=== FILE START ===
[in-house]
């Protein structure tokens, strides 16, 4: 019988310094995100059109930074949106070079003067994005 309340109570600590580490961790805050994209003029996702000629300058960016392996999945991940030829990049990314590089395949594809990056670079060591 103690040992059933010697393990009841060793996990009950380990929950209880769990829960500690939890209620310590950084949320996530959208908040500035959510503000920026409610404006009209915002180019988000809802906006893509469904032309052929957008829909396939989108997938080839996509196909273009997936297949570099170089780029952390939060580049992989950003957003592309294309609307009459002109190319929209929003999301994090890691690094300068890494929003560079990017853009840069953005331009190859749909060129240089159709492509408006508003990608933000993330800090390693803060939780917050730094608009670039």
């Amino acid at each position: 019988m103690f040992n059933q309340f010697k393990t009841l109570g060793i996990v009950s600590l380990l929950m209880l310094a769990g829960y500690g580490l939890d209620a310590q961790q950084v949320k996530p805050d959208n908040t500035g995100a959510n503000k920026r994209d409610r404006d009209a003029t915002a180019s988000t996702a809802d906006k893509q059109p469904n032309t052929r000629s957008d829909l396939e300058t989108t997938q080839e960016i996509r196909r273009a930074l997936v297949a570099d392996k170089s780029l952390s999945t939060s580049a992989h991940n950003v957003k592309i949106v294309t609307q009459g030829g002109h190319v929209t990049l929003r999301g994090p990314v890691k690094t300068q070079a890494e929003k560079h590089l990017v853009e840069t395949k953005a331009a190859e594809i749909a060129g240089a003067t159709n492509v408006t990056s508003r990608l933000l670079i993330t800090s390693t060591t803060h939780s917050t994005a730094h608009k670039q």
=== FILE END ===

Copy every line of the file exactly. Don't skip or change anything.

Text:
[in-house]
């Protein structure tokens, strides 16, 4: 019988310094995100059109930074949106070079003067994005 309340109570600590580490961790805050994209003029996702000629300058960016392996999945991940030829990049990314590089395949594809990056670079060591 103690040992059933010697393990009841060793996990009950380990929950209880769990829960500690939890209620310590950084949320996530959208908040500035959510503000920026409610404006009209915002180019988000809802906006893509469904032309052929957008829909396939989108997938080839996509196909273009997936297949570099170089780029952390939060580049992989950003957003592309294309609307009459002109190319929209929003999301994090890691690094300068890494929003560079990017853009840069953005331009190859749909060129240089159709492509408006508003990608933000993330800090390693803060939780917050730094608009670039």
């Amino acid at each position: 019988m103690f040992n059933q309340f010697k393990t009841l109570g060793i996990v009950s600590l380990l929950m209880l310094a769990g829960y500690g580490l939890d209620a310590q961790q950084v949320k996530p805050d959208n908040t500035g995100a959510n503000k920026r994209d409610r404006d009209a003029t915002a180019s988000t996702a809802d906006k893509q059109p469904n032309t052929r000629s957008d829909l396939e300058t989108t997938q080839e960016i996509r196909r273009a930074l997936v297949a570099d392996k170089s780029l952390s999945t939060s580049a992989h991940n950003v957003k592309i949106v294309t609307q009459g030829g002109h190319v929209t990049l929003r999301g994090p990314v890691k690094t300068q070079a890494e929003k560079h590089l990017v853009e840069t395949k953005a331009a190859e594809i749909a060129g240089a003067t159709n492509v408006t990056s508003r990608l933000l670079i993330t800090s390693t060591t803060h939780s917050t994005a730094h608009k670039q």